Our floor at home is designed for a live load of 40 pounds per square foot. I’ve never actually seen 40 pounds on each square foot of it, not all at once. None of us do. On my floor there’s just a scattering of chairs and tables and two useless cats. As cats go they’re relatively heavy, but I feel they pose no threat to the integrity of the structure.
I took a quick survey of the office, asking the question, “What does 40 psf look like to you?” The responses were illuminating:
“Dry dog food about thigh deep.”
“A whole rugby team crowded into the family room.”
“Wall to wall water bed, Baby!”
What this demonstrates is that the utility of office surveys has waned. That, and the sense that a true 40 psf floor load is something rarely seen.
On the other hand, I can tell you what does happen at our house on a daily basis. Every time somebody walks along the south wall of the dining room, the dishes in the cabinet clatter. It’s not very loud, just a slight jostling of ceramic. I’m sure you wouldn’t find it annoying—until you’ve put up with it for twenty years.
It’s comforting to know that if we ever want to go thigh-deep with the dry dog food, the floor will not collapse. We have the building code to thank for that—give credit where credit is due. But what I’d rather have is a floor that doesn’t vibrate every time I walk on it.
The responsibility for this sad state of affairs falls squarely on the shoulders of the builder. And I’d heap criticism on the guy, but hey, it was me. When I chose the floor joists for our house, I looked at a residential span chart. It’s right in the building code, for crying out loud! What more could you ask for? But the building code tells us how to design a floor that is safe and will not deflect too much under loads the floor is… well… never going to see, while the thing that happens every day—floor vibration—is completely ignored.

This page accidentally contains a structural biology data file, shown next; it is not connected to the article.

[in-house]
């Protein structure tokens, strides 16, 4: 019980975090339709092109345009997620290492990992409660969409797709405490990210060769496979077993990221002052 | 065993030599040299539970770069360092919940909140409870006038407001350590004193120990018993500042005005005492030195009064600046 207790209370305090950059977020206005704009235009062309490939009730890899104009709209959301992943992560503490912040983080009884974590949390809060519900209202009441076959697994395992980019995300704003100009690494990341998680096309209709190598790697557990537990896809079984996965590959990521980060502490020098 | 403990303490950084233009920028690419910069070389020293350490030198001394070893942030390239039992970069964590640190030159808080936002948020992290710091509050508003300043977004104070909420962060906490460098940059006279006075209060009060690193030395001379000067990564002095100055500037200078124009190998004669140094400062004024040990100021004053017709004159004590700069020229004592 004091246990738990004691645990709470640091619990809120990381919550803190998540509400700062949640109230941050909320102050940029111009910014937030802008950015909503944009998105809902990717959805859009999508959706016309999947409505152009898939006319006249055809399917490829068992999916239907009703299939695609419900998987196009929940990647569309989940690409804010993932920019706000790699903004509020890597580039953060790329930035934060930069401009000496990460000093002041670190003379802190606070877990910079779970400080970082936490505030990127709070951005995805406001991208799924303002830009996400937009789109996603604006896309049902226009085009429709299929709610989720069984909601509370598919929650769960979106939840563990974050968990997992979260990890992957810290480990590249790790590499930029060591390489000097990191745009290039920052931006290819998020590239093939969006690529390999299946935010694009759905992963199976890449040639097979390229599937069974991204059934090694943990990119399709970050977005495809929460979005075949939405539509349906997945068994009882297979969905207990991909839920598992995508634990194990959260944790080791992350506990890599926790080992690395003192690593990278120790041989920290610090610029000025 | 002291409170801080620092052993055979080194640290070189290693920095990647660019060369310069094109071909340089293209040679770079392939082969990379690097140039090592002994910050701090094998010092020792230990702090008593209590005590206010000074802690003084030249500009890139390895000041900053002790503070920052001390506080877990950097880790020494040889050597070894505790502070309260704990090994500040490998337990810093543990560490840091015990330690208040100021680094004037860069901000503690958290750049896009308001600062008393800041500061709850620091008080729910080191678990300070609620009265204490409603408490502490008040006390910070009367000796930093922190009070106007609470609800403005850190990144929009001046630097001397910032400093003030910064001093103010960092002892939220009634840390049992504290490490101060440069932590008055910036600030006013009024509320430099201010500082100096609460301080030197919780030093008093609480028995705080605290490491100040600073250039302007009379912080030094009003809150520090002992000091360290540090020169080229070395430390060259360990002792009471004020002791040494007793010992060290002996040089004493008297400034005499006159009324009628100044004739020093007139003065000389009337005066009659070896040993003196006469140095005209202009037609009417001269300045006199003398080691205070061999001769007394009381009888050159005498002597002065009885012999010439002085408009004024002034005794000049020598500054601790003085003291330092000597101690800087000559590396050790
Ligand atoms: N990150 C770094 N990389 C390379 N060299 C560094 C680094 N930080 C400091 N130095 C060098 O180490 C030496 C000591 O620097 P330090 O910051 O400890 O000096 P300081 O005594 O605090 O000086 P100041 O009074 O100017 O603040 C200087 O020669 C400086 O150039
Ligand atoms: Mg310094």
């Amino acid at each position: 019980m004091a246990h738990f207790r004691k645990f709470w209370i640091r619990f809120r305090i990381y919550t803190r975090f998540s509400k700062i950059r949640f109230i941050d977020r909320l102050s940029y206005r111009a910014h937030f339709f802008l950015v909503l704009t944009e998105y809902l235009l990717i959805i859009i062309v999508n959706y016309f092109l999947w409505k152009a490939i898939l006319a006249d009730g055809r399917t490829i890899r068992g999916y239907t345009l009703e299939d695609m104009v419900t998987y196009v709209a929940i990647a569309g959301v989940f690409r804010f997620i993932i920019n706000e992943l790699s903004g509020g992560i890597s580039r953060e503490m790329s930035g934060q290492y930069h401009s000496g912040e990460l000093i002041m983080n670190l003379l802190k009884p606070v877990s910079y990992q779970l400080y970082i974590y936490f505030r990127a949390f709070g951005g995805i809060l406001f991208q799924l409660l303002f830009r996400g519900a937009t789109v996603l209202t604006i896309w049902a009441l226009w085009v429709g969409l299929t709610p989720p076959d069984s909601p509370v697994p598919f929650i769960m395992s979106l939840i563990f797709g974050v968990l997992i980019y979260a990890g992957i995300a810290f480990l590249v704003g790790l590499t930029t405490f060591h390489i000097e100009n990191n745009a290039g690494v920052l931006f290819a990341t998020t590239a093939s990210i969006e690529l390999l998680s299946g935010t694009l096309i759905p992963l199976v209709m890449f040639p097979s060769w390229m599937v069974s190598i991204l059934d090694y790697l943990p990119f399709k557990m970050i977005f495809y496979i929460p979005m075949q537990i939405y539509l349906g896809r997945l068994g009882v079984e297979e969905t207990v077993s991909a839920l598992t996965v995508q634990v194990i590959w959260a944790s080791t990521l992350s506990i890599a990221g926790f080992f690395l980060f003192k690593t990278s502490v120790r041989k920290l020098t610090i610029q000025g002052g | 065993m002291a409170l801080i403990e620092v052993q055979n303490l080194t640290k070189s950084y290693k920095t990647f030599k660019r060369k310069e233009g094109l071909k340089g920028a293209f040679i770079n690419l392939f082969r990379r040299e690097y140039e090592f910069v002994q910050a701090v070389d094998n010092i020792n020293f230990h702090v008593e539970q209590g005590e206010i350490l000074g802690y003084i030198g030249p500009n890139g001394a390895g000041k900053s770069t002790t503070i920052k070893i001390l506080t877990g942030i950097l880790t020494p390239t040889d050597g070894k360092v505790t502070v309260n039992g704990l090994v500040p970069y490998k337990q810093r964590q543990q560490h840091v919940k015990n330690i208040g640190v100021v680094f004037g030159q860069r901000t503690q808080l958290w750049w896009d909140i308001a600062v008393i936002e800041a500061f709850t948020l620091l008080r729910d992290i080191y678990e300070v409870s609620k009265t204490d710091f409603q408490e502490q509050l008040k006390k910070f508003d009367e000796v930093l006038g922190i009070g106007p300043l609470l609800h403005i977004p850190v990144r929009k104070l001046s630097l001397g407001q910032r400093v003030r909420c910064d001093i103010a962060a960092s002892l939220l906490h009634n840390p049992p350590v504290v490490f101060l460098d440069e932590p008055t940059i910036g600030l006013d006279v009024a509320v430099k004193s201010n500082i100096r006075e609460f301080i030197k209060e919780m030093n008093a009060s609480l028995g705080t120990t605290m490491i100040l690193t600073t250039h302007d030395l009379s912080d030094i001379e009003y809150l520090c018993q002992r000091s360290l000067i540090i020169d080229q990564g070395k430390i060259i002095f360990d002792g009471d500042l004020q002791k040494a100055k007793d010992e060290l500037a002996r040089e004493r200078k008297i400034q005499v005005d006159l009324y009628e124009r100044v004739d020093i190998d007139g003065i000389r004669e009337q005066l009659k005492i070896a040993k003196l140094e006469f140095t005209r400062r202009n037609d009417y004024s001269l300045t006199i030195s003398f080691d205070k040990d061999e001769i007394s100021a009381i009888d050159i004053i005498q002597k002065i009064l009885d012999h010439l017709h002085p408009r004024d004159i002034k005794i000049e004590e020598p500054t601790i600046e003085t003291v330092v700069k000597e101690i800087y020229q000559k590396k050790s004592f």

The thing to do—if only I had known it then!—is to check the vibration characteristics of the floor structure before building it. Given the stiffness, mass, and section properties of joist and sheathing, it’s easy enough to get a picture of how a floor will vibrate. And once you have estimates of frequency, amplitude, and acceleration, there are well-tested criteria you can apply to get a thumbs-up or thumbs-down. What’s even better is that it can be done in the click of a button, and that’s where RedSpec™ software comes in. RedBuilt’s single-member sizing software, RedSpec™, runs the numbers on any Red-I™ joist or RedBuilt™ open-web truss you like, and summarizes results with a FloorChoice™ rating on a scale of 0 to 10.
Where you want to be on that scale depends on your (or your client’s) expectations. Even in a typical office building, it’s pretty annoying to feel your office furniture subtly vibrate for eight hours a day, as colleagues walk past for coffee or the printer. While RedSpec™ software doesn’t go as far as gauging the stiffness of your chair or the strolling tendencies of an accountant; it places your floor’s performance on the FloorChoice™ rating scale. If office vibration is the concern, FloorChoice™ literature tells you that a rating between 4 and 6 is a good target for a typical office. A rating of 4 defines the minimum performance target, and a rating of 6 or greater signals possible over-design and an opportunity for value engineering.
Although it’s nice to know you can safely host the rugby team in your home at any time, joist strength is rarely tested. On the other hand, in framed floors, vibration is something you experience every day—at home, at work, and wherever you go. Maybe you’d look forward to experimenting with base isolation on your china hutch. If not, it pays to do a proper dynamic design—or just click that button in RedSpec™ software.